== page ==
Richmond Council has struck a deal to merge services with Wandsworth after Thames Agreement discussions with Kingston stalled last year.

Richmond chief executive Gillian Norton will retire in summer 2016 and Wandsworth chief executive Paul Martin will take over the position for both councils.

Richmond had planned to merge services with Kingston under the Thames Agreement but talks were suspended in December.

At the time, Kingston Council leader Kevin Davis said the delay was "no big deal". 

But he added: "If we don't share services with Richmond then we would share them with someone else."

Earlier this week, it was revealed Kingston had been holding talks with the Department for Communities and Local Government for the past six months, about becoming the first local authority to break free of government funding restrictions. 

Lord True, leader of Richmond Council, said today: "With the country continuing to borrow at a disturbingly high rate, every part of the public sector will be called upon to make further savings, whoever is in Government after May.

"Richmond cannot be immune.

"We have already made savings of £30m over the past four years; we know we need to make the same again in the period to 2018.

"We have said - and residents strongly support this - that we wanted to do as much of this as possible by sharing management costs with others."

Surrey Comet:

Councillor Ravi Govindia, leader of Wandsworth Council, said: "The time is now right to make further savings 'behind the scenes' whilst helping to ensure Wandsworth’s residents enjoy the same levels of key services as they do now.

"I very much welcome the chance to work closely with Richmond.

"We have in common some of the highest resident satisfaction levels in the country, top quality services and, of course, Conservative administrations.

"By working together we can tap into more opportunities for savings and innovation that will mean better outcomes for residents."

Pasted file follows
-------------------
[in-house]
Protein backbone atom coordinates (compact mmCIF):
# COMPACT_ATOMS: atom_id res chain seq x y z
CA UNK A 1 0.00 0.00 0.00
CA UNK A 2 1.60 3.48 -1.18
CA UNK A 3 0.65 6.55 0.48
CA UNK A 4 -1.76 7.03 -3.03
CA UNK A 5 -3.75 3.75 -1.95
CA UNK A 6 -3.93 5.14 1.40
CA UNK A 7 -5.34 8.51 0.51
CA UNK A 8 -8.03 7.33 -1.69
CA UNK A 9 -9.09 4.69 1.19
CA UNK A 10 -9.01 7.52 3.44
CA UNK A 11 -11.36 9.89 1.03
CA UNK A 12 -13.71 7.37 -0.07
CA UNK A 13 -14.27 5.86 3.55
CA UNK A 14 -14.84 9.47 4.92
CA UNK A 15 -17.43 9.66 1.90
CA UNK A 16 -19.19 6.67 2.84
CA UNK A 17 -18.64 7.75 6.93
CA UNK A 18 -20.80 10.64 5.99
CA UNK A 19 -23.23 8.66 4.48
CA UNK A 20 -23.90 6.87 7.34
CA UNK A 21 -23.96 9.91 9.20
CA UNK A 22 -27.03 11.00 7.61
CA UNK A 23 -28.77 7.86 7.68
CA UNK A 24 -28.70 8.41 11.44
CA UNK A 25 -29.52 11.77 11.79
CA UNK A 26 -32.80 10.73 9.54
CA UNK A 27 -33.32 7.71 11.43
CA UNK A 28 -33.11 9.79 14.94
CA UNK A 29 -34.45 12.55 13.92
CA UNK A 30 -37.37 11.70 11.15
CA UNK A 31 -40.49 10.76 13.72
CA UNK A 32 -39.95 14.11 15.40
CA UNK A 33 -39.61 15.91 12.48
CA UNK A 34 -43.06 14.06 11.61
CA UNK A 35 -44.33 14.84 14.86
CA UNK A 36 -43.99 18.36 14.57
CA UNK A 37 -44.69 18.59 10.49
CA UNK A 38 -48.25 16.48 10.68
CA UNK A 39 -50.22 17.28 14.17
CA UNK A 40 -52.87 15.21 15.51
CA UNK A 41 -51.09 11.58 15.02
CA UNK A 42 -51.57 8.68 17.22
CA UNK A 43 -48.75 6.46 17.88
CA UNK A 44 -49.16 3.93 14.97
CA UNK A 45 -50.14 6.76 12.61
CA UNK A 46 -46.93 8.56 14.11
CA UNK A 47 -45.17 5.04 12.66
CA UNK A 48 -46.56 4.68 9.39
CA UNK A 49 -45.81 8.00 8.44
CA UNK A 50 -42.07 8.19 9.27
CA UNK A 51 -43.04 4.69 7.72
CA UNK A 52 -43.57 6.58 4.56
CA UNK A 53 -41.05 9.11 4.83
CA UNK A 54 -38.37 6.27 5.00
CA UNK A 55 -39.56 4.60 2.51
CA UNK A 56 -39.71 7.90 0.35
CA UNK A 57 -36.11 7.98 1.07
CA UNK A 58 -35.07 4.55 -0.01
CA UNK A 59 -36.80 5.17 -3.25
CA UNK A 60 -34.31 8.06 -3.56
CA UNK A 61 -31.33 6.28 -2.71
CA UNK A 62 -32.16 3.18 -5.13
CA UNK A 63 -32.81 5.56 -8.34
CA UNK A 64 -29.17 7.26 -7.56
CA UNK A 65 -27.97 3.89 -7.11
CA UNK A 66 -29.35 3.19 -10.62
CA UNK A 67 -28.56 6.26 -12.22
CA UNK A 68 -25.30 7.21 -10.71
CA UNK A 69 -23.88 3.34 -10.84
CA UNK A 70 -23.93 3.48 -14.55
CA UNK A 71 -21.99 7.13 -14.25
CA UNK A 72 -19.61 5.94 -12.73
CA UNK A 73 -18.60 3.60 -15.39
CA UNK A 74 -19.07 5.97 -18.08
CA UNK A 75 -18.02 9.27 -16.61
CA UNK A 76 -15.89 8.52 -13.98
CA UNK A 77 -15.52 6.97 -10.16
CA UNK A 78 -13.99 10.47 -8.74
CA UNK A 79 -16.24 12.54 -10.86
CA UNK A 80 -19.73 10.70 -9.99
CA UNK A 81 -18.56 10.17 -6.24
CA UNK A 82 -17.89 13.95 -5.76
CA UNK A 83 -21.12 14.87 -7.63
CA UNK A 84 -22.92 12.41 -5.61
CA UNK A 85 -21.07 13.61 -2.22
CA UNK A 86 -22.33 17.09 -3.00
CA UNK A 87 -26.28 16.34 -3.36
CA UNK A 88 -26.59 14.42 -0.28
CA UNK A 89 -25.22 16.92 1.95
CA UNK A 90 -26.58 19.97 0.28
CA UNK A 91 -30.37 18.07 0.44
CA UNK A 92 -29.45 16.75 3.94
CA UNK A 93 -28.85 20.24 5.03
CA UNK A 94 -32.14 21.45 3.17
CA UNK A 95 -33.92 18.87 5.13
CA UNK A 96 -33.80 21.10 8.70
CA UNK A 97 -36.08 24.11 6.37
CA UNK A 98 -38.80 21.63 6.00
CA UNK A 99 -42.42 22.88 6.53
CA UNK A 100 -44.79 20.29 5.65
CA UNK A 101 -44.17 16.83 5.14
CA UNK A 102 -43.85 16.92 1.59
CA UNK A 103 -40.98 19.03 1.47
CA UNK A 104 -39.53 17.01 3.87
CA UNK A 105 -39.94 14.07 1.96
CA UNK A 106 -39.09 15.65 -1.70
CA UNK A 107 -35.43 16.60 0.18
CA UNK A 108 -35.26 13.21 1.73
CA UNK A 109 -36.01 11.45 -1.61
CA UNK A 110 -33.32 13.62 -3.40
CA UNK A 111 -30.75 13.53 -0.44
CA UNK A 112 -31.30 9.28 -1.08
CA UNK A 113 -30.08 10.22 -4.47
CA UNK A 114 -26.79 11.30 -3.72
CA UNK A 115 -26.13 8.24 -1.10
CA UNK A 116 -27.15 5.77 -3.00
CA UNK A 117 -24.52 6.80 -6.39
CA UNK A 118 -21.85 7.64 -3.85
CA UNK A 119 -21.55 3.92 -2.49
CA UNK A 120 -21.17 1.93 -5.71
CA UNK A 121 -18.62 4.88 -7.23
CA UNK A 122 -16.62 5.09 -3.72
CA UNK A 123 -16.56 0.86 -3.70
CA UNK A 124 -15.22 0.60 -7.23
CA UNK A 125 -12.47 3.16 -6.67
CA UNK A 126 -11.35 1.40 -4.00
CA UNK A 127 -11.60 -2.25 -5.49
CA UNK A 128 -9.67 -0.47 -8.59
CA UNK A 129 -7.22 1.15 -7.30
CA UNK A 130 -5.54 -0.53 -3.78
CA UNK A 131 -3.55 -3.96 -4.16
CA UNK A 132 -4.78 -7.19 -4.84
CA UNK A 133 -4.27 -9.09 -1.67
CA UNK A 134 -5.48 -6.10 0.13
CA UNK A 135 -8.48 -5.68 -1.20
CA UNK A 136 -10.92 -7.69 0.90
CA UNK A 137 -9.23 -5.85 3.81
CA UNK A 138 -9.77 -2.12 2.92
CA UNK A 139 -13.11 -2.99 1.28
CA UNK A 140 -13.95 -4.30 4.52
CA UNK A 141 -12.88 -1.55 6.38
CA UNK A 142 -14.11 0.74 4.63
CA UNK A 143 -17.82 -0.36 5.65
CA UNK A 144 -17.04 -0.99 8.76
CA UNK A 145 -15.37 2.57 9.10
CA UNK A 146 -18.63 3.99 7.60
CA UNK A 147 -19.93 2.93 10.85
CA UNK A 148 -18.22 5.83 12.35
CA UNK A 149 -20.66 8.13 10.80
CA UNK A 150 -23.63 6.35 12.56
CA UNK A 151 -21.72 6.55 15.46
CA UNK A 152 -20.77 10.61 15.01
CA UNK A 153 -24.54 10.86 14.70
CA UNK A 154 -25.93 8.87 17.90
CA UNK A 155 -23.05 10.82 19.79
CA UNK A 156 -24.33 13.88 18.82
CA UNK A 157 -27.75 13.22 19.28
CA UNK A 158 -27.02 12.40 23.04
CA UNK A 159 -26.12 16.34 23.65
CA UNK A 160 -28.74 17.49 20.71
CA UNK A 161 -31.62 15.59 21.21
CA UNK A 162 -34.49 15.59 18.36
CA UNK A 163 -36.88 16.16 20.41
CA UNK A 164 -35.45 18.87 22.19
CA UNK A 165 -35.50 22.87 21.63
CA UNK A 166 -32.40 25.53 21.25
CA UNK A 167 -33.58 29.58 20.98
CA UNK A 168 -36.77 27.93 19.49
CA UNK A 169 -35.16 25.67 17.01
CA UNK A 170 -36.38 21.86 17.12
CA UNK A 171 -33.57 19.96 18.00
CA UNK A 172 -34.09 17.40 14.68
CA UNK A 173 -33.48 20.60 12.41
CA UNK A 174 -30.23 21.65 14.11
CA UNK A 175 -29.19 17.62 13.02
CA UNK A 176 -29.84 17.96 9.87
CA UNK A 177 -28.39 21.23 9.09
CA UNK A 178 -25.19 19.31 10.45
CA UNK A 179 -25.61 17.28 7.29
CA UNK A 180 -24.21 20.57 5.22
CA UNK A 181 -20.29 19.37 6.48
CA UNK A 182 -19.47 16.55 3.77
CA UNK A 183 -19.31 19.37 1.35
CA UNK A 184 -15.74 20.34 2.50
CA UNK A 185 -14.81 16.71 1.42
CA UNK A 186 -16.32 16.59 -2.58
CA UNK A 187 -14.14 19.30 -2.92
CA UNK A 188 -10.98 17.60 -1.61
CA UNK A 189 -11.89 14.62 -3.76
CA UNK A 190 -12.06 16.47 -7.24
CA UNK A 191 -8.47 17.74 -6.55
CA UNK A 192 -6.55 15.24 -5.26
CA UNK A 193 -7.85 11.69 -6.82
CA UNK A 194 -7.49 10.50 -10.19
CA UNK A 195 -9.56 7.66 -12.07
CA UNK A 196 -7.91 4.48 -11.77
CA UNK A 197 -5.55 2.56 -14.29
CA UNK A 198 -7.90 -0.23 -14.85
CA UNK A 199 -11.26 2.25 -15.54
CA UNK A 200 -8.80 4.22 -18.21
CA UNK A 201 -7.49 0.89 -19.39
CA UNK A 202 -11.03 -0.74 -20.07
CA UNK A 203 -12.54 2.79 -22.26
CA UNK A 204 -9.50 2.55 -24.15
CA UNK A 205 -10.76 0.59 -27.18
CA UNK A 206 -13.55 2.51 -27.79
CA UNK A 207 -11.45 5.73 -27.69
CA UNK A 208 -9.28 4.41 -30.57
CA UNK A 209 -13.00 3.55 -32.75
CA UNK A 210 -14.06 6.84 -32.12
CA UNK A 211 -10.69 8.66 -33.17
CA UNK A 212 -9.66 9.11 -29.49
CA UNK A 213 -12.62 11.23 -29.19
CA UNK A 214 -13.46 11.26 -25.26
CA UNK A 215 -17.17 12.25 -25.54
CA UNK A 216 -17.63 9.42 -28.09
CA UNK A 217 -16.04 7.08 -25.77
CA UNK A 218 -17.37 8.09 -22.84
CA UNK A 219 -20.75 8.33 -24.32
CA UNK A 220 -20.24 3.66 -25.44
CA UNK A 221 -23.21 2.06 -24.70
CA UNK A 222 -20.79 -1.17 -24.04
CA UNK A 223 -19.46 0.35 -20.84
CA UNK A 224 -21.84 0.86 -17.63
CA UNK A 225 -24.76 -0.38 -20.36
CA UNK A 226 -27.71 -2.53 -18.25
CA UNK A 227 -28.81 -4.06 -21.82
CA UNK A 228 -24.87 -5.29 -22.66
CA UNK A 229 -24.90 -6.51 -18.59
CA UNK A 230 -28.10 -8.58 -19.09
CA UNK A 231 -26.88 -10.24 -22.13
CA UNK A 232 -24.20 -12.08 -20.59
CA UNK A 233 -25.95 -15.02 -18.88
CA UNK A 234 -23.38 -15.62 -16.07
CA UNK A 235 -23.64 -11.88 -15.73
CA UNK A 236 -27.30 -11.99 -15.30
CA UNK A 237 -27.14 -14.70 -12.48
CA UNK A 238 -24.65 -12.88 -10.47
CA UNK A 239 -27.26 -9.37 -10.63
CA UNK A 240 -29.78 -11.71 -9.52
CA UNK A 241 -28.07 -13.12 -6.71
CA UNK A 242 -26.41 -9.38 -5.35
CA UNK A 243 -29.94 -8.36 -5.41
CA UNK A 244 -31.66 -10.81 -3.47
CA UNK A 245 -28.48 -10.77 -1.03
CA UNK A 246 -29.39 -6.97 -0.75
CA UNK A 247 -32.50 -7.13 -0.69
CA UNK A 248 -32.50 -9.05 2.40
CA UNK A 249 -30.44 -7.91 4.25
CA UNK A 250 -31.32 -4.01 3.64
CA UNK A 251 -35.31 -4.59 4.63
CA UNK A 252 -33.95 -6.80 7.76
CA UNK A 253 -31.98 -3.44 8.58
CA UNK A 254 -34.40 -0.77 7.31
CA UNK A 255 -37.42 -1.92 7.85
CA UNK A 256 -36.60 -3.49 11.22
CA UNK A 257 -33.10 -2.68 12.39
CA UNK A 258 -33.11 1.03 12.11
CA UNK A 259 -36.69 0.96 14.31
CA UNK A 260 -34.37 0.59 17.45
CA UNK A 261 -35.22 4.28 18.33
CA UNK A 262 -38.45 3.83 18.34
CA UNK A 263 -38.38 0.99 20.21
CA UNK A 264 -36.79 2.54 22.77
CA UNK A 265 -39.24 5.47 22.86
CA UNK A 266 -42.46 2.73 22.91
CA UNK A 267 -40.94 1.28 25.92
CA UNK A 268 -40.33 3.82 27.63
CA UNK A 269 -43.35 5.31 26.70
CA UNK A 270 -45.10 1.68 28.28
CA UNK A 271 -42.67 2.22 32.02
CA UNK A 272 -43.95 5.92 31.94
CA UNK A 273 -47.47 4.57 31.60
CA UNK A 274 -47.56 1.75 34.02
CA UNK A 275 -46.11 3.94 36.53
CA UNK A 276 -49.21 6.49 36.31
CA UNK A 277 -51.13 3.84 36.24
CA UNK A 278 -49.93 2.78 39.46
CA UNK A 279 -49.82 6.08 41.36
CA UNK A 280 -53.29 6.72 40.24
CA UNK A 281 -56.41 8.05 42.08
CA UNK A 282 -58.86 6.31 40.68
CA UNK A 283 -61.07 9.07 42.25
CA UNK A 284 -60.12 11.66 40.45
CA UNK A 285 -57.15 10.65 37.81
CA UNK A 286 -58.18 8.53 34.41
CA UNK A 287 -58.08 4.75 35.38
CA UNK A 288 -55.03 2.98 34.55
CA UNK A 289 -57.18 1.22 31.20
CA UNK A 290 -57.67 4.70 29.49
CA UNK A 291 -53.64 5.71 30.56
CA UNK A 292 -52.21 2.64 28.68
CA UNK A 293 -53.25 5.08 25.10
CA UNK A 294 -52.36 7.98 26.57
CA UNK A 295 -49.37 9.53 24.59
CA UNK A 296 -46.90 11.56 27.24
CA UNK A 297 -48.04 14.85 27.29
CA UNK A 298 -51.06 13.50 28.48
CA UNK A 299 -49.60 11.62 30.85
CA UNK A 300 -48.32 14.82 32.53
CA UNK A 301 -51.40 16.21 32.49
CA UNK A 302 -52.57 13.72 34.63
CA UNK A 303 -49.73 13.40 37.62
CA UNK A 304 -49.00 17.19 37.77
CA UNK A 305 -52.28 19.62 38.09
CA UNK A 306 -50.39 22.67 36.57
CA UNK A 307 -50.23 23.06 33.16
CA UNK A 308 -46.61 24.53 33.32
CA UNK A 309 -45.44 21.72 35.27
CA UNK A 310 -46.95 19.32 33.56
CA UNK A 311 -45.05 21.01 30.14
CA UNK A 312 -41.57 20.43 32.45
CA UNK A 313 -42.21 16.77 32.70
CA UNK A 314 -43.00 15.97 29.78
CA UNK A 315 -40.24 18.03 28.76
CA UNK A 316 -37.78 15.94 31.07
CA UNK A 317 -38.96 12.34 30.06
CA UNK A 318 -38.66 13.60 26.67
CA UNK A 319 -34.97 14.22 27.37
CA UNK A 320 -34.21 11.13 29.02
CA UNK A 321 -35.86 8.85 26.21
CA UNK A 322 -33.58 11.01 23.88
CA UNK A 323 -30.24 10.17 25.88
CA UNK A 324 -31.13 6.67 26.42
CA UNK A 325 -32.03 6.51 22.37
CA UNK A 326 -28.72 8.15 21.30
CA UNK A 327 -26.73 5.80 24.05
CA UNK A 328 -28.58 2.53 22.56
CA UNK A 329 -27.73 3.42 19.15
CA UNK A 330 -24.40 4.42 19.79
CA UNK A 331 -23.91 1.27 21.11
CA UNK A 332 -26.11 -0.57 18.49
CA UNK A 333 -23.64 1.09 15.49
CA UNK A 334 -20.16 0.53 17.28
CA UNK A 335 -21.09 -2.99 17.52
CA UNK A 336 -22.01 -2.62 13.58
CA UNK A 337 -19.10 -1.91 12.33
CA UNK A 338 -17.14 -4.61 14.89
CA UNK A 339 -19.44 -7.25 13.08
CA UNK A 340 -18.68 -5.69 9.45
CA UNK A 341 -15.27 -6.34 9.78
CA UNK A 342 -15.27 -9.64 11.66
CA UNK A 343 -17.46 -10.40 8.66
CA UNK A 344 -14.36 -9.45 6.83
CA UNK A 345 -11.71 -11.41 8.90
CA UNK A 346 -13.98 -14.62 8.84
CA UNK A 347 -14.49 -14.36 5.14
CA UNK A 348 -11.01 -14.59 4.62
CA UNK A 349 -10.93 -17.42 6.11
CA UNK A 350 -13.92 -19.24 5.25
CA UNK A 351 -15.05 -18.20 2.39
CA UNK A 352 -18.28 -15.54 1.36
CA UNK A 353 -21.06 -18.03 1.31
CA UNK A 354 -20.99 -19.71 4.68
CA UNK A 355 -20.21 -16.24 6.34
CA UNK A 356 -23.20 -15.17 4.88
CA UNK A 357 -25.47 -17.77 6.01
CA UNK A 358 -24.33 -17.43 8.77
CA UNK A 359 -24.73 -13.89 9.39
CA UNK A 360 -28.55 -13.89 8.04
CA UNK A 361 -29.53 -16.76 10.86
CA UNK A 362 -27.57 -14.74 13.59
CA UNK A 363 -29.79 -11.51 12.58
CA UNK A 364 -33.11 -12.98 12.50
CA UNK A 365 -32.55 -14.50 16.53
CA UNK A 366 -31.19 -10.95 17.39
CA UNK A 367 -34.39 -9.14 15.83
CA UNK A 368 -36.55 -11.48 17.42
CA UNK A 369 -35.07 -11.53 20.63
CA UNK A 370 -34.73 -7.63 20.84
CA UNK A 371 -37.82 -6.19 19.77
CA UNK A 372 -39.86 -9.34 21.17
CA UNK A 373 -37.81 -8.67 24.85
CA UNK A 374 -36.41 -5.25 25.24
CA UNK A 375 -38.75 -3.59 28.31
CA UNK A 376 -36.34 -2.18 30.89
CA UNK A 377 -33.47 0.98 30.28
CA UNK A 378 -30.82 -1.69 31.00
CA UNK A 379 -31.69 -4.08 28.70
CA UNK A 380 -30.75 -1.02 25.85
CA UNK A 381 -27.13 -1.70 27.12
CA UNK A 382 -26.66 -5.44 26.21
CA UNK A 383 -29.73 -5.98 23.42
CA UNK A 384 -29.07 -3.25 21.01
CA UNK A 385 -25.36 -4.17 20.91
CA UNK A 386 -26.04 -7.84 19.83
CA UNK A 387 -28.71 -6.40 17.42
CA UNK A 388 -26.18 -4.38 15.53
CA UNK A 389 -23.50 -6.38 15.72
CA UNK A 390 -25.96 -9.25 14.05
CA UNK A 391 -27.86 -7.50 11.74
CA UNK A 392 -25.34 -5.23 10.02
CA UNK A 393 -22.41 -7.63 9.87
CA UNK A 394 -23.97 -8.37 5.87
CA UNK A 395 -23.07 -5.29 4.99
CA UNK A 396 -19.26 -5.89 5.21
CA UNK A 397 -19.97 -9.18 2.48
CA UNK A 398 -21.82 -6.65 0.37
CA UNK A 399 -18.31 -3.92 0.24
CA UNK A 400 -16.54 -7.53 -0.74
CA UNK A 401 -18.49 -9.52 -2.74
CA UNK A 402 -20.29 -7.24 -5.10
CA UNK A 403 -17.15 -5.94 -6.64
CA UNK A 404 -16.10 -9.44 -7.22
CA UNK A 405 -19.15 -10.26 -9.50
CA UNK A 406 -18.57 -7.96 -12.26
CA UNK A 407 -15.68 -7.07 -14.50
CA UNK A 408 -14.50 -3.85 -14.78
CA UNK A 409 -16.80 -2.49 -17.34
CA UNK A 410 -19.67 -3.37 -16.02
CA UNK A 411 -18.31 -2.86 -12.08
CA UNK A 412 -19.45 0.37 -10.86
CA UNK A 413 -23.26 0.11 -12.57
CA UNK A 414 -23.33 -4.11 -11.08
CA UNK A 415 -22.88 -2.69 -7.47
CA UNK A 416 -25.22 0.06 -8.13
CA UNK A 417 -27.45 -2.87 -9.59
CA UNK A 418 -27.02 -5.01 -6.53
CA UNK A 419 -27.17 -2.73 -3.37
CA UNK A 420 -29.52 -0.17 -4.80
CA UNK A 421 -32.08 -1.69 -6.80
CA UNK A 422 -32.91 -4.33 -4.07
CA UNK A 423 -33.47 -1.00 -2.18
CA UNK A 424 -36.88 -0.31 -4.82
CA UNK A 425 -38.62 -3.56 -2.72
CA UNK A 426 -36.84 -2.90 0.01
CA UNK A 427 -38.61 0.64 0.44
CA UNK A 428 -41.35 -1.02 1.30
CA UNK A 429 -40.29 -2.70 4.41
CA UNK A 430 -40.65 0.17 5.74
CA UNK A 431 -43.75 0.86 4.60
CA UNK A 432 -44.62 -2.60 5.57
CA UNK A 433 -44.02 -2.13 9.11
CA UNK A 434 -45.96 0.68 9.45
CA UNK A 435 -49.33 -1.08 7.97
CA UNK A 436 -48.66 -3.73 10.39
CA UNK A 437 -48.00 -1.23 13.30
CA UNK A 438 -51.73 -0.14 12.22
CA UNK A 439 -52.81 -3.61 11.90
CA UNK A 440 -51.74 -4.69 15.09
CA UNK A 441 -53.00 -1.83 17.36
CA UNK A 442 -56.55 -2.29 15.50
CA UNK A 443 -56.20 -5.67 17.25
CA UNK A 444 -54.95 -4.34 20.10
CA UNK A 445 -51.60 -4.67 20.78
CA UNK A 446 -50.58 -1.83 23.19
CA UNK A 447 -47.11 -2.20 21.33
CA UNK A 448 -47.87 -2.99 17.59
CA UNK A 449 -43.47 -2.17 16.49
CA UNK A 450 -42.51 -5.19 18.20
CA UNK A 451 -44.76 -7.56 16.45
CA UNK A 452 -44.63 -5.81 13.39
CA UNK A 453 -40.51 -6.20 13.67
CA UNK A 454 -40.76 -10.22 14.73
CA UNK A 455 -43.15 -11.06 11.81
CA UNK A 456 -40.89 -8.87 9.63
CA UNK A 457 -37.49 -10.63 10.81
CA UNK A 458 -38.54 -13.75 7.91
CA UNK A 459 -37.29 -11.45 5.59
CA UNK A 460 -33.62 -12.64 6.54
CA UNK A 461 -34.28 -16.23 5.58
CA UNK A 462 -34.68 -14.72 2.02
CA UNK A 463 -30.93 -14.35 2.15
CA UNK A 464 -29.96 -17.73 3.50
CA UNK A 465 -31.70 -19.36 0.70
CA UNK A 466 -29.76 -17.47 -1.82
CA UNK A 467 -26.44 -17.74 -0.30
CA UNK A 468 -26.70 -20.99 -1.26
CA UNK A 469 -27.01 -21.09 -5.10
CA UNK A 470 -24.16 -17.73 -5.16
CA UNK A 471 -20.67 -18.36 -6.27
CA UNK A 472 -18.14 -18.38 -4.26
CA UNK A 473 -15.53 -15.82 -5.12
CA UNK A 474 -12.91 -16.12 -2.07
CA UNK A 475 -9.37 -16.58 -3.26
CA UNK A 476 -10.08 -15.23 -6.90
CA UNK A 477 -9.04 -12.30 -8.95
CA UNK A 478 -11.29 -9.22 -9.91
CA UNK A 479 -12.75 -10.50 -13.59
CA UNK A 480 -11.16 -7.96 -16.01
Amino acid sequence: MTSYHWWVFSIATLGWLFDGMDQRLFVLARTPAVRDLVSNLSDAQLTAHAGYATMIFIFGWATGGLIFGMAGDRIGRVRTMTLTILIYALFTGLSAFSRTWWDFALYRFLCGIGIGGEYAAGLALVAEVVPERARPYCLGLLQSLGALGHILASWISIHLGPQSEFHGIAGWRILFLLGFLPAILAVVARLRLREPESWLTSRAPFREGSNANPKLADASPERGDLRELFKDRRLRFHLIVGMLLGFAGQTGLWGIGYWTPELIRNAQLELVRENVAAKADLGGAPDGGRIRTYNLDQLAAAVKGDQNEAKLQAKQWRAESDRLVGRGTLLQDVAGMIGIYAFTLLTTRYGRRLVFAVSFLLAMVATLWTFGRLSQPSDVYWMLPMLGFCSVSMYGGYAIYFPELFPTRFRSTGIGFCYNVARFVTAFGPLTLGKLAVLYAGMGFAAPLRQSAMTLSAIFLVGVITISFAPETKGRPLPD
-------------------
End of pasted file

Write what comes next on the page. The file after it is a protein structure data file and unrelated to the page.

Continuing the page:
Surrey Comet:

Leader of the opposition Councillor Stephen Knight said: “I had absolutely no idea of this. This has obviously been put together very, very rapidly, and they have agreed Gillian is to retire.

“My initial response was shock because I had no idea this was coming at all.

“I don’t know if we have much in common with Wandsworth, an inner London borough.

“Financially the boroughs are very dissimilar. If both boroughs are paying for a chief executive, how is that going to work out?

“I just think culturally the two boroughs are so far apart residents will not see this as something they want to happen.

“I don’t really feel that the council should be making such a huge decision like this without going to the public first.

“I don’t think there’s a synergy between Wandsworth and Richmond in the same way there was between Richmond and Kingston. I don’t think the match is as good and the two boroughs have very different levels of tax.

Which councils in SW London pay the most in council tax?

“There are all sorts of questions about whether this can work.

“I don’t think this is a change the council can make without putting it before the electorate in a referendum.

“If you want to do something as radical and irreversible as this then you have to put it before the public.”